R.D. LAING: 50 years since ‘THE DIVIDED SELF’
Edited by Theodor Itten & Courtenay Young
PCCS Books (2012)
Together with Courtenay Young, Editor of The International Journal of Psychotherapy, I have collected and edited this book. There are twenty four authors who joined in, and we begin our Introduction as follows:
With this book, our authors and we, the editors, commemorate and celebrate in our various ways, the 50 years (or so) since the publication of R.D. Laing’s: The Divided Self, in 1960. He was then 33 years old. He began writing his first book shortly after he entered clinical practice in the Royal Gartnavel Hospital, Glasgow, in 1953, developing his style of relating to patients, listening to them, and conveying his experience by getting his ‘voice’ going. For Laing, the epistemological basis for the science of a person became empirical phenomenology: the ultimate definition was not some erudite theory, but what could actually be seen and heard. In this, he was quite radical and – for him – this was also somewhat transformational.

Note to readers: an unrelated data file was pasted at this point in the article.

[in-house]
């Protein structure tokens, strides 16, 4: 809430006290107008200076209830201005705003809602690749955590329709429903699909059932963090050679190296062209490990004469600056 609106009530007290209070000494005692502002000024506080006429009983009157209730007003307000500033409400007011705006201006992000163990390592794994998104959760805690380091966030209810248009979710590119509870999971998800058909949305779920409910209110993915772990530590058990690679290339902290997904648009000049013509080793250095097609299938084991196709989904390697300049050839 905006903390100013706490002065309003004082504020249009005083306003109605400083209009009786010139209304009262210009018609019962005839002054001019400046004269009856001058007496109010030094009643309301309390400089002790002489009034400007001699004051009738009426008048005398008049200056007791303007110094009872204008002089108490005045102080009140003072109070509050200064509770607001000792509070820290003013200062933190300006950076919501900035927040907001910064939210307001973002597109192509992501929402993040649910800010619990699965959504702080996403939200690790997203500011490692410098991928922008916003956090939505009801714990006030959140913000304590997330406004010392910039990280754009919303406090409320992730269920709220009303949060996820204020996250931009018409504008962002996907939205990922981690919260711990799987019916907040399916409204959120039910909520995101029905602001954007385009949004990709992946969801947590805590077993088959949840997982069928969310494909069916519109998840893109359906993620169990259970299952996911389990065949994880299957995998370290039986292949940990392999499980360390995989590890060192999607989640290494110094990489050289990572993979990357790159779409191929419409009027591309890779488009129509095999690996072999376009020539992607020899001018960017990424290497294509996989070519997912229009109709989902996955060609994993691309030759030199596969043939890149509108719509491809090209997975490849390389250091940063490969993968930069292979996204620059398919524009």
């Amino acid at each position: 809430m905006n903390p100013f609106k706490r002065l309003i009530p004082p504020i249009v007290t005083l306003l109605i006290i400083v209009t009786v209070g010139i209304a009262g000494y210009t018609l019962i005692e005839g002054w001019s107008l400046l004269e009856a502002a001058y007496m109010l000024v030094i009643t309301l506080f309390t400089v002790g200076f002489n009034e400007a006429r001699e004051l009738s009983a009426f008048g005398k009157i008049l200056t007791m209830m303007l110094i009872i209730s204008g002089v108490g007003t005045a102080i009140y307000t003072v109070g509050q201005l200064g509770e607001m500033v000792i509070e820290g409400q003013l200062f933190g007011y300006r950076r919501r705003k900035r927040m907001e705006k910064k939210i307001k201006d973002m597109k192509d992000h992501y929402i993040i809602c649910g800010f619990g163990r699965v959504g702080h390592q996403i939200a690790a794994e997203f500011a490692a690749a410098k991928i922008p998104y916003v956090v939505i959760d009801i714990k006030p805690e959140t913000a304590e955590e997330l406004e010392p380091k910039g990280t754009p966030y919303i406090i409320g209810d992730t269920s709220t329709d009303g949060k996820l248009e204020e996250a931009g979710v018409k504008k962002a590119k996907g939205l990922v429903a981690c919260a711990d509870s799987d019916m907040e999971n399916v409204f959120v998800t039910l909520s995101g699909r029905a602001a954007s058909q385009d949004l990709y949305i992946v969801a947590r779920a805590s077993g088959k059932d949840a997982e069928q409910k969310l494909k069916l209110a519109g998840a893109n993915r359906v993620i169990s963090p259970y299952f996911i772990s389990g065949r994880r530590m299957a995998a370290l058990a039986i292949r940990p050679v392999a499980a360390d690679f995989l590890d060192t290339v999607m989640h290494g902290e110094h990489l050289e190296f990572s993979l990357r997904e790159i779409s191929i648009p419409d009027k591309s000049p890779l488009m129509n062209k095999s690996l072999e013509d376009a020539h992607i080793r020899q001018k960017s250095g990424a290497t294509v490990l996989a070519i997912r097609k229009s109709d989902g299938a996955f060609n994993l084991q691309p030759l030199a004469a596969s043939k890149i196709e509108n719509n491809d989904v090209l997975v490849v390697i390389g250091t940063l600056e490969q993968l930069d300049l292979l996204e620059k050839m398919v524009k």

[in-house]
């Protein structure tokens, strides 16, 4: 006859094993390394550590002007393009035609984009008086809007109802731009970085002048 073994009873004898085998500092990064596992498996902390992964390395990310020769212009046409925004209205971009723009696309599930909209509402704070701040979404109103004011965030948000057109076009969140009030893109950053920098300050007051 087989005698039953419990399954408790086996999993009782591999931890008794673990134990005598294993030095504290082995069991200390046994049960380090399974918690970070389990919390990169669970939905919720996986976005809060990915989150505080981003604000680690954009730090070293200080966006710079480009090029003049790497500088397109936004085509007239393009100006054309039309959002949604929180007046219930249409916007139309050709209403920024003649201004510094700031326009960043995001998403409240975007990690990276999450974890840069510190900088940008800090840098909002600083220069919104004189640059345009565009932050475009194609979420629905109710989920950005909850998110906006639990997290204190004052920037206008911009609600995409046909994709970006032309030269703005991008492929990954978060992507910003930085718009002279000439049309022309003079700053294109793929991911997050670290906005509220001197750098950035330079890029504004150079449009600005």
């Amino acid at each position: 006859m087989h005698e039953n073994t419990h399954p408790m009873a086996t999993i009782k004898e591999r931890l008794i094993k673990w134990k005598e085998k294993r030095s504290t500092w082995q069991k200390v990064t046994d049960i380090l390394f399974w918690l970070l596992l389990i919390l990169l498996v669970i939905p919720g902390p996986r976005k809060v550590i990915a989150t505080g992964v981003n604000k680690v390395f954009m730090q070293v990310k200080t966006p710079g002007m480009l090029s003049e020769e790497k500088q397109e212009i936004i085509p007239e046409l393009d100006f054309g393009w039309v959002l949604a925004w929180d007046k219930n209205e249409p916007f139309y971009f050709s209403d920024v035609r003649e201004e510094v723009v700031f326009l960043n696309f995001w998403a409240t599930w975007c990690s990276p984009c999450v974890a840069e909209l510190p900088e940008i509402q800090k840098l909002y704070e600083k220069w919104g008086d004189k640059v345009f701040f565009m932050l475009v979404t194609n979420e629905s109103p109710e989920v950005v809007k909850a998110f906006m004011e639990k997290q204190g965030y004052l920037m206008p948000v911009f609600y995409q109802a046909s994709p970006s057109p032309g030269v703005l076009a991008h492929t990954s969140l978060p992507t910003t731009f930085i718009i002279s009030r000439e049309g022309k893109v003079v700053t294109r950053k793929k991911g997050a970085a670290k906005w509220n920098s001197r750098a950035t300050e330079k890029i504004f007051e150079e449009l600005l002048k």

What was Laing’s basic message just over half a century ago? First of all, it is imperative to listen more carefully to the ‘mad’ communications of all the people that are similar to those who are portrayed in ‘The Divided Self’. Maybe they are not as ‘mad’ as they seem; maybe they are just ‘divided selves’. Whilst simple, this was revolutionary. For centuries, society (we) had excluded, ignored, imprisoned, laughed at, and been afraid of these ‘mad’ people. De facto, their ravings could not therefore be sensible, but Laing just asked us to listen more carefully and take some of their personal ‘stories’ into account: maybe then they would make more sense than heretofore presumed. If you start to ‘be’ with these ordinary people, much like you and me, in a more courteous respectful way, you may find that they might open up to you some of the treasures of their hidden true selves.
As soon as the book is announced by PCCS Books http://www.pccs-books.co.uk/ we will let you know on this site
Theodor Itten, St. Gallen